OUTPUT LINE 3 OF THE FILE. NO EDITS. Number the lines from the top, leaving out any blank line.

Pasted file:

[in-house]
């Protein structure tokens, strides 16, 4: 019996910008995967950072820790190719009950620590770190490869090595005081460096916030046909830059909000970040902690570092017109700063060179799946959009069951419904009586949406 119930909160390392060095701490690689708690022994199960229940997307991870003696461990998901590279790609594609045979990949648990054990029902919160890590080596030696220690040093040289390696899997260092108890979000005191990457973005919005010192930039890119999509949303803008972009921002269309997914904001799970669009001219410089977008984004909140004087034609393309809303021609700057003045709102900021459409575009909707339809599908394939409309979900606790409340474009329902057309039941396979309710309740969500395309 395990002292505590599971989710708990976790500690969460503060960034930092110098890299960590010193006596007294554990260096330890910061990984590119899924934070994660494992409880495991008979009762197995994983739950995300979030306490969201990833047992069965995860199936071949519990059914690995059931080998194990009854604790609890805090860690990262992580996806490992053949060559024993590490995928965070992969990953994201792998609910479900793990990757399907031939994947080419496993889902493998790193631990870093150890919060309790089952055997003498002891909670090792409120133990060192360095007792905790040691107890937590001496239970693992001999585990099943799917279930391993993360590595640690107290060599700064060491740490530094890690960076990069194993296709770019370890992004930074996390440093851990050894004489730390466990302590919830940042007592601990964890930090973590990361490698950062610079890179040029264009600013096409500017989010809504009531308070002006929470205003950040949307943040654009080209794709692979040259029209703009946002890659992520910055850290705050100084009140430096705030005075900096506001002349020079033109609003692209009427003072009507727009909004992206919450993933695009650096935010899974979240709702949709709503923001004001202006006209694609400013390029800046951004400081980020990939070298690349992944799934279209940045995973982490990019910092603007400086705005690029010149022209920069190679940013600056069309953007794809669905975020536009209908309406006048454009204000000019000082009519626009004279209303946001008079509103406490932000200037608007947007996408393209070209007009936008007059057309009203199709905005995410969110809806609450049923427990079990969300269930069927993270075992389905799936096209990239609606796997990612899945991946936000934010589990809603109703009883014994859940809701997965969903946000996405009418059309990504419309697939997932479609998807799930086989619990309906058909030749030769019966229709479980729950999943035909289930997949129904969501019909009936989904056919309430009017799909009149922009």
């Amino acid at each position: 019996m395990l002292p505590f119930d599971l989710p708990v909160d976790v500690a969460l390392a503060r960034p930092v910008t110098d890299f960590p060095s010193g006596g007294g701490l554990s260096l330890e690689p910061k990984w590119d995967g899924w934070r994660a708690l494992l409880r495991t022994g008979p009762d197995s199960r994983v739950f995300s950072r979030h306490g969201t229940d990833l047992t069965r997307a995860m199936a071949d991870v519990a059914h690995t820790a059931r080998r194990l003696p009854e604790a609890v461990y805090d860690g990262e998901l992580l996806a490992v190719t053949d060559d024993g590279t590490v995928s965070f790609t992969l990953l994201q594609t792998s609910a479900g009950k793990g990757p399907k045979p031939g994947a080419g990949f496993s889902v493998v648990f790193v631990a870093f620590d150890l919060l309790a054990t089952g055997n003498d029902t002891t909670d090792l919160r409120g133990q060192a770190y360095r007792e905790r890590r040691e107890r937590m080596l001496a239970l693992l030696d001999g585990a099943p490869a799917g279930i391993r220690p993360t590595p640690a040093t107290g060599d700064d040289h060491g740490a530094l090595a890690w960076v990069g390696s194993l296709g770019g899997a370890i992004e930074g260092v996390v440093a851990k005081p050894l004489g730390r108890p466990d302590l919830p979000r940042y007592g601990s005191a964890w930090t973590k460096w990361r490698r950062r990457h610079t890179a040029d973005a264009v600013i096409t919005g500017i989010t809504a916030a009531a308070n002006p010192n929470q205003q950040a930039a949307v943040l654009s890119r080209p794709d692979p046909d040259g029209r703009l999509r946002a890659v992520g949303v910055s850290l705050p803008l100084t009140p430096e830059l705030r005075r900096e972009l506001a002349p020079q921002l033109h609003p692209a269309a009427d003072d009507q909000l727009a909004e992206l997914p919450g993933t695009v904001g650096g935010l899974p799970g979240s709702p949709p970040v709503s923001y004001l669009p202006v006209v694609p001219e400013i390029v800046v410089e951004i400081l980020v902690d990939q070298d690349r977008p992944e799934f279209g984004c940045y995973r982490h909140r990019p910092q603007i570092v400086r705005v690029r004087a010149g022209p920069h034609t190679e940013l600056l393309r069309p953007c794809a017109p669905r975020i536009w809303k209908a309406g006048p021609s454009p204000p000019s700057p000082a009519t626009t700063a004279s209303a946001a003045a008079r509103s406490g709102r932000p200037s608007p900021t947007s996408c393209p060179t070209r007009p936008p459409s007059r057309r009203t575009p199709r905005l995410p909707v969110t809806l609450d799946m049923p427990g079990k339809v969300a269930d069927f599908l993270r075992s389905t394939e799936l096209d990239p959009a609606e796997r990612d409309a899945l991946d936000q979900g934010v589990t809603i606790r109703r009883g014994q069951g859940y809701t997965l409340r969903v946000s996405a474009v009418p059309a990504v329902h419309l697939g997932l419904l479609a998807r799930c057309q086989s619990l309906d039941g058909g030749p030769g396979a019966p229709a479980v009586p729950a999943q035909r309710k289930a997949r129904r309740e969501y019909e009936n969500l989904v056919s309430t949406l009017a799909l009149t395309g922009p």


């Amino acid at each position: 019996m395990l002292p505590f119930d599971l989710p708990v909160d976790v500690a969460l390392a503060r960034p930092v910008t110098d890299f960590p060095s010193g006596g007294g701490l554990s260096l330890e690689p910061k990984w590119d995967g899924w934070r994660a708690l494992l409880r495991t022994g008979p009762d197995s199960r994983v739950f995300s950072r979030h306490g969201t229940d990833l047992t069965r997307a995860m199936a071949d991870v519990a059914h690995t820790a059931r080998r194990l003696p009854e604790a609890v461990y805090d860690g990262e998901l992580l996806a490992v190719t053949d060559d024993g590279t590490v995928s965070f790609t992969l990953l994201q594609t792998s609910a479900g009950k793990g990757p399907k045979p031939g994947a080419g990949f496993s889902v493998v648990f790193v631990a870093f620590d150890l919060l309790a054990t089952g055997n003498d029902t002891t909670d090792l919160r409120g133990q060192a770190y360095r007792e905790r890590r040691e107890r937590m080596l001496a239970l693992l030696d001999g585990a099943p490869a799917g279930i391993r220690p993360t590595p640690a040093t107290g060599d700064d040289h060491g740490a530094l090595a890690w960076v990069g390696s194993l296709g770019g899997a370890i992004e930074g260092v996390v440093a851990k005081p050894l004489g730390r108890p466990d302590l919830p979000r940042y007592g601990s005191a964890w930090t973590k460096w990361r490698r950062r990457h610079t890179a040029d973005a264009v600013i096409t919005g500017i989010t809504a916030a009531a308070n002006p010192n929470q205003q950040a930039a949307v943040l654009s890119r080209p794709d692979p046909d040259g029209r703009l999509r946002a890659v992520g949303v910055s850290l705050p803008l100084t009140p430096e830059l705030r005075r900096e972009l506001a002349p020079q921002l033109h609003p692209a269309a009427d003072d009507q909000l727009a909004e992206l997914p919450g993933t695009v904001g650096g935010l899974p799970g979240s709702p949709p970040v709503s923001y004001l669009p202006v006209v694609p001219e400013i390029v800046v410089e951004i400081l980020v902690d990939q070298d690349r977008p992944e799934f279209g984004c940045y995973r982490h909140r990019p910092q603007i570092v400086r705005v690029r004087a010149g022209p920069h034609t190679e940013l600056l393309r069309p953007c794809a017109p669905r975020i536009w809303k209908a309406g006048p021609s454009p204000p000019s700057p000082a009519t626009t700063a004279s209303a946001a003045a008079r509103s406490g709102r932000p200037s608007p900021t947007s996408c393209p060179t070209r007009p936008p459409s007059r057309r009203t575009p199709r905005l995410p909707v969110t809806l609450d799946m049923p427990g079990k339809v969300a269930d069927f599908l993270r075992s389905t394939e799936l096209d990239p959009a609606e796997r990612d409309a899945l991946d936000q979900g934010v589990t809603i606790r109703r009883g014994q069951g859940y809701t997965l409340r969903v946000s996405a474009v009418p059309a990504v329902h419309l697939g997932l419904l479609a998807r799930c057309q086989s619990l309906d039941g058909g030749p030769g396979a019966p229709a479980v009586p729950a999943q035909r309710k289930a997949r129904r309740e969501y019909e009936n969500l989904v056919s309430t949406l009017a799909l009149t395309g922009p």